Now Is The Time, Essay by Jason Pallas, 2013
What does one see when passing by one of the Chicago’s omnipresent vacant lots, those weedy, overgrown tracts that can be found shoved unceremoniously between other buildings or taking over whole city blocks? Artist Jaclyn Jacunski sees a hell of a lot in these blighted urban spaces – she sees raw materials, embedded histories, and potential to contest the possible futures of the space. And by sharing the poetic, poignant artworks that she creates in these spaces, she asks us to consider the effects of these interstitial spaces on the churning world around us.
Jacunski comes to her work with a background that is equal parts social activism and fine art training, specifically in a wide range of printmaking practices. She worked at a women’s shelter crisis help-line and on several projects deep in the environmental movement. The pointed, particular projects that she worked on as an activist were balanced out by larger explorations that fostered technical expertise in print-based practices. Jacunski was able to straddle the social and the aesthetic work, finding a rich terrain where she could cultivate both fields by integrating political ideals within conceptually specific materials. The crux of Jacunski’s practice became finding a way to call attention to under-represented causes or communities without shutting down the metaphoric power of the work, which can easily result from pure political advocacy. She crafted several successful projects with this strategy and came to the current work when she moved to a Logan Square apartment after the economic recession of 2008-09.
For the artist, the history and rapidly transforming the character of her neighborhood became personified by the abandoned lot adjacent to her apartment. Fenced off from the rest of the world, the space nonetheless served as a gathering point for neighbors, a creative outlet for youth and street artists, and a repository of the history of the place. Meanwhile, there remained the ever-present specter of looming development, that the land was just laying dormant, awaiting the tide of gentrification that would make constructing condos profitable. So for Jacunski, the lot was a perfect site to occupy and my artistic source material.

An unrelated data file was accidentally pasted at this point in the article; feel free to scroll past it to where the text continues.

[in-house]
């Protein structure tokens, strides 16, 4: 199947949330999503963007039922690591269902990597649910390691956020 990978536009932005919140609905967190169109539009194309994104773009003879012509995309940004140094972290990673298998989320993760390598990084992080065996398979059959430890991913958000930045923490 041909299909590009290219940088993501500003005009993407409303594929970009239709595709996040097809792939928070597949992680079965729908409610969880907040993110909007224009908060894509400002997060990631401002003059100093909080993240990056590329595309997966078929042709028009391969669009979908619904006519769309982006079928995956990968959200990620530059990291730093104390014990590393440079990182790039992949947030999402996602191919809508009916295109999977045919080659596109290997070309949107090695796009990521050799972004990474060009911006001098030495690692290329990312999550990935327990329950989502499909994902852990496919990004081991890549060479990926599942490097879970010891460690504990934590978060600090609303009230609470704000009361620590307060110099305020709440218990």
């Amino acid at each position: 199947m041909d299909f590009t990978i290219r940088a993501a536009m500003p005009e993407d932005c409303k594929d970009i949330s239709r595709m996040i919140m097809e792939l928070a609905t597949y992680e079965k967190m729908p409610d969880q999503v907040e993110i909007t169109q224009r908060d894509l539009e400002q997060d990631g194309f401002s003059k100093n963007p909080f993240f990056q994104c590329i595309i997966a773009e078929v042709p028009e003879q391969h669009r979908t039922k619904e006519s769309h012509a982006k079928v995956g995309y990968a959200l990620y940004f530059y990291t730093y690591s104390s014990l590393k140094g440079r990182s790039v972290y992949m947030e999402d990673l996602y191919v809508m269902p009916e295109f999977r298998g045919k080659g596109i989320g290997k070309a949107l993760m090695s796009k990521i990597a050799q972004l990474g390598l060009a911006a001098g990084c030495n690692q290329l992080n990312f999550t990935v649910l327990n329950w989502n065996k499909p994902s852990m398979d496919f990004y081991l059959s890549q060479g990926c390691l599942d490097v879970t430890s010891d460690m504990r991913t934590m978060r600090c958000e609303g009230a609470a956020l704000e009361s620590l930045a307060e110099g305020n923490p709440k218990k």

She started off somewhat tentatively, by implementing small artistic interventions in the lot. Each of her actions reverberated outwards through, providing opportunities to collaborate with her neighbors and allowing the work to become representative of the tenuous existence of all such spaces. She adopted the space more intentionally and began leaving larger offerings, such as a series of faux-spider webs with cryptic messages woven in (“You’re Not The Only One”, “I’m Not Waiting”, etc..). These meticulously crafted works were installed surreptitiously in the lot, quietly asserting their presence for those attuned enough to notice them.
For those not as sensitive to site-specific artworks, Jacunski moved to inhabit the fence surrounding the lot with sculptural interventions. Her tactics included weaving textual messages through the fencing and utilizing the fence as a site to archive objects collected throughout the neighborhood. As these signs proliferated, they took on more significance, evolving from one artist-citizens sentiments into a community chorus. By nominating herself as an unofficial representative of the lot (and by extension, the existing, increasingly marginalized community), Jacunski saw a natural opening to utilize her printmaking skills and proselytize to a larger audience. She picked up on print’s reliance on the matrix and ability to easily multiply, both of which allowed her to investigate the lot in new ways and present the work in other contexts.
Jacunski’s physical works extend into the world in the double role as discrete objects and ambassadors from the lot. They take on a variety of forms, from laborious drawings and enigmatic sculptures to documentary photographs and seductive prints. For her show at the City Colleges of Chicago, “Now Is The Time”, work made directly from the lot is paired with more politically motivated art.
A large section of fence commands attention, bisecting the gallery space in a not-entirely-welcoming manner that calls to mind Tilted Arc (on a smaller scale) and exacerbates the contradiction between art venue and administrative office. The fence is woven full of cotton strips in a muted palette that was dyed with natural materials culled from seventeen of her neighborhood’s vacant lots. Another sculptural element comes in the form of clay bricks presented on wooden pedestals. The “bricks” were created by extruding the raw clay through the fencing, like Play-Doh through the fun factory. Their chalking white presence has a ghostly feel, making them mini-memorials to all that has been lost in the artist’s neighborhood and foreboding the current development. Large text drawings use the chain-link pattern as a foundation to present messages, ranging from the explicit (“NO NO NO NO NO!”) to the solicitous, including the title piece taken from a Martin Luther King, Jr. speech in Chicago. The fence structure continues in a series of lush prints, flags, and netting.
The fence serves a metaphor for confinement and liberation, allowing Jacunski to take a position that is critical of the operations of power and property. Her intellectual ancestors include MLK, Gandhi, and Grace Lee Boggs, among others. She believes that laying claim and taking over these spaces without permission can produce massive cultural change. Ultimately, we are confronted with the leftovers from the artist’s actions in the lot, forced to consider what is there and what has been left behind in the community. And maybe we will see a bit more when next we encounter seemingly empty lots in our neighborhoods. - Jason Pallas